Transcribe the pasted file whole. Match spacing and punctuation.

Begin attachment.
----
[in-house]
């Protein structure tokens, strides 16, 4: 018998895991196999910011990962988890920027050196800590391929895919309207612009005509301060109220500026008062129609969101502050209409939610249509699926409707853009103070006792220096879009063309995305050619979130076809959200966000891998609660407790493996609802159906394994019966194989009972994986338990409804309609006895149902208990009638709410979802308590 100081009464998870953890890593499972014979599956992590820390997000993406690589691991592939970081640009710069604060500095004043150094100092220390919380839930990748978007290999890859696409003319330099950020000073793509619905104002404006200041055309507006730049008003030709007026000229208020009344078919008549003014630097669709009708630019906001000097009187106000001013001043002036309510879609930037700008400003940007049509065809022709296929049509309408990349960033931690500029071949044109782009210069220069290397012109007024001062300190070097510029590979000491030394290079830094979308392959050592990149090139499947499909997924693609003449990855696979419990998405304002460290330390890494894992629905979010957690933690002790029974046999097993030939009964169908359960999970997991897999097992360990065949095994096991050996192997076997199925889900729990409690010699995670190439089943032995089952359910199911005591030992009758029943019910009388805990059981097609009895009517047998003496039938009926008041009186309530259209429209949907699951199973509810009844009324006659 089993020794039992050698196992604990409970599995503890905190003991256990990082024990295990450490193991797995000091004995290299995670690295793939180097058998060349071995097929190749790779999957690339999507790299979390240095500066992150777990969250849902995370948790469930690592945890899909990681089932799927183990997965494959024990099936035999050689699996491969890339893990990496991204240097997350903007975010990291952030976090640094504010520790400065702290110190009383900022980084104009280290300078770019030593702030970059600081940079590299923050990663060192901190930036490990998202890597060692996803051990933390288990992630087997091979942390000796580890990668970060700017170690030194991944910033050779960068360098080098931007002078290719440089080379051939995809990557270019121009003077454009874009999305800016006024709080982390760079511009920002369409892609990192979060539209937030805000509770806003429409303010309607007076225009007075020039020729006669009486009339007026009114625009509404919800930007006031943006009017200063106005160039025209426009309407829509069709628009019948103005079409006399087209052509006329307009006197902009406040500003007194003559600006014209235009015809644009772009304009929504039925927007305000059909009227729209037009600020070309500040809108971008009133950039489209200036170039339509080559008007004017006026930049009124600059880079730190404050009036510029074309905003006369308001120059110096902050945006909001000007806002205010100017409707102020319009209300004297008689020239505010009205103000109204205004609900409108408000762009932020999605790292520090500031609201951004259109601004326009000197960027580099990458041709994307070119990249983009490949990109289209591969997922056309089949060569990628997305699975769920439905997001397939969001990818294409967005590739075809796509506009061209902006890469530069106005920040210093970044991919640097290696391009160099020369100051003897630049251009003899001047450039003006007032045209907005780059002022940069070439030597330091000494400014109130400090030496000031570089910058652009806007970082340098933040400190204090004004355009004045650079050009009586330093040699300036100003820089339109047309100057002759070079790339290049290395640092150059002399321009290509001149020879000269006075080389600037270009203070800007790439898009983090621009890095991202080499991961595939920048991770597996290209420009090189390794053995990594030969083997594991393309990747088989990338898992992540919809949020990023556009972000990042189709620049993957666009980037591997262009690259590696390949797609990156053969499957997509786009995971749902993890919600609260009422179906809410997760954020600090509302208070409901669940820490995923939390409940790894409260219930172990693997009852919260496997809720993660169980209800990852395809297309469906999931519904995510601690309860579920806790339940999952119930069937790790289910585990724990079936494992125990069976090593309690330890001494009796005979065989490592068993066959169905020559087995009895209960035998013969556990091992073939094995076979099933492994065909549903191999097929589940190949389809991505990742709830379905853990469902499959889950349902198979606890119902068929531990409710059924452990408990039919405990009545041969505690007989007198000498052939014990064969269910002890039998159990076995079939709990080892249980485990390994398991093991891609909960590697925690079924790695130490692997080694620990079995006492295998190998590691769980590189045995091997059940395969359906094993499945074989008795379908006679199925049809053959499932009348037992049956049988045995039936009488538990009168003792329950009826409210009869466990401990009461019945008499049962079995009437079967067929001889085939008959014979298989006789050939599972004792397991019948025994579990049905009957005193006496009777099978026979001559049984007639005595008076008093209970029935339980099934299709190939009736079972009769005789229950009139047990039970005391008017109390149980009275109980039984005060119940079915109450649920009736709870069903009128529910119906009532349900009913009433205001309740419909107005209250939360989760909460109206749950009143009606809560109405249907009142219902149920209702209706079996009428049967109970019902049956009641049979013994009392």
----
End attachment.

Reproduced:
[in-house]
């Protein structure tokens, strides 16, 4: 018998895991196999910011990962988890920027050196800590391929895919309207612009005509301060109220500026008062129609969101502050209409939610249509699926409707853009103070006792220096879009063309995305050619979130076809959200966000891998609660407790493996609802159906394994019966194989009972994986338990409804309609006895149902208990009638709410979802308590 100081009464998870953890890593499972014979599956992590820390997000993406690589691991592939970081640009710069604060500095004043150094100092220390919380839930990748978007290999890859696409003319330099950020000073793509619905104002404006200041055309507006730049008003030709007026000229208020009344078919008549003014630097669709009708630019906001000097009187106000001013001043002036309510879609930037700008400003940007049509065809022709296929049509309408990349960033931690500029071949044109782009210069220069290397012109007024001062300190070097510029590979000491030394290079830094979308392959050592990149090139499947499909997924693609003449990855696979419990998405304002460290330390890494894992629905979010957690933690002790029974046999097993030939009964169908359960999970997991897999097992360990065949095994096991050996192997076997199925889900729990409690010699995670190439089943032995089952359910199911005591030992009758029943019910009388805990059981097609009895009517047998003496039938009926008041009186309530259209429209949907699951199973509810009844009324006659 089993020794039992050698196992604990409970599995503890905190003991256990990082024990295990450490193991797995000091004995290299995670690295793939180097058998060349071995097929190749790779999957690339999507790299979390240095500066992150777990969250849902995370948790469930690592945890899909990681089932799927183990997965494959024990099936035999050689699996491969890339893990990496991204240097997350903007975010990291952030976090640094504010520790400065702290110190009383900022980084104009280290300078770019030593702030970059600081940079590299923050990663060192901190930036490990998202890597060692996803051990933390288990992630087997091979942390000796580890990668970060700017170690030194991944910033050779960068360098080098931007002078290719440089080379051939995809990557270019121009003077454009874009999305800016006024709080982390760079511009920002369409892609990192979060539209937030805000509770806003429409303010309607007076225009007075020039020729006669009486009339007026009114625009509404919800930007006031943006009017200063106005160039025209426009309407829509069709628009019948103005079409006399087209052509006329307009006197902009406040500003007194003559600006014209235009015809644009772009304009929504039925927007305000059909009227729209037009600020070309500040809108971008009133950039489209200036170039339509080559008007004017006026930049009124600059880079730190404050009036510029074309905003006369308001120059110096902050945006909001000007806002205010100017409707102020319009209300004297008689020239505010009205103000109204205004609900409108408000762009932020999605790292520090500031609201951004259109601004326009000197960027580099990458041709994307070119990249983009490949990109289209591969997922056309089949060569990628997305699975769920439905997001397939969001990818294409967005590739075809796509506009061209902006890469530069106005920040210093970044991919640097290696391009160099020369100051003897630049251009003899001047450039003006007032045209907005780059002022940069070439030597330091000494400014109130400090030496000031570089910058652009806007970082340098933040400190204090004004355009004045650079050009009586330093040699300036100003820089339109047309100057002759070079790339290049290395640092150059002399321009290509001149020879000269006075080389600037270009203070800007790439898009983090621009890095991202080499991961595939920048991770597996290209420009090189390794053995990594030969083997594991393309990747088989990338898992992540919809949020990023556009972000990042189709620049993957666009980037591997262009690259590696390949797609990156053969499957997509786009995971749902993890919600609260009422179906809410997760954020600090509302208070409901669940820490995923939390409940790894409260219930172990693997009852919260496997809720993660169980209800990852395809297309469906999931519904995510601690309860579920806790339940999952119930069937790790289910585990724990079936494992125990069976090593309690330890001494009796005979065989490592068993066959169905020559087995009895209960035998013969556990091992073939094995076979099933492994065909549903191999097929589940190949389809991505990742709830379905853990469902499959889950349902198979606890119902068929531990409710059924452990408990039919405990009545041969505690007989007198000498052939014990064969269910002890039998159990076995079939709990080892249980485990390994398991093991891609909960590697925690079924790695130490692997080694620990079995006492295998190998590691769980590189045995091997059940395969359906094993499945074989008795379908006679199925049809053959499932009348037992049956049988045995039936009488538990009168003792329950009826409210009869466990401990009461019945008499049962079995009437079967067929001889085939008959014979298989006789050939599972004792397991019948025994579990049905009957005193006496009777099978026979001559049984007639005595008076008093209970029935339980099934299709190939009736079972009769005789229950009139047990039970005391008017109390149980009275109980039984005060119940079915109450649920009736709870069903009128529910119906009532349900009913009433205001309740419909107005209250939360989760909460109206749950009143009606809560109405249907009142219902149920209702209706079996009428049967109970019902049956009641049979013994009392």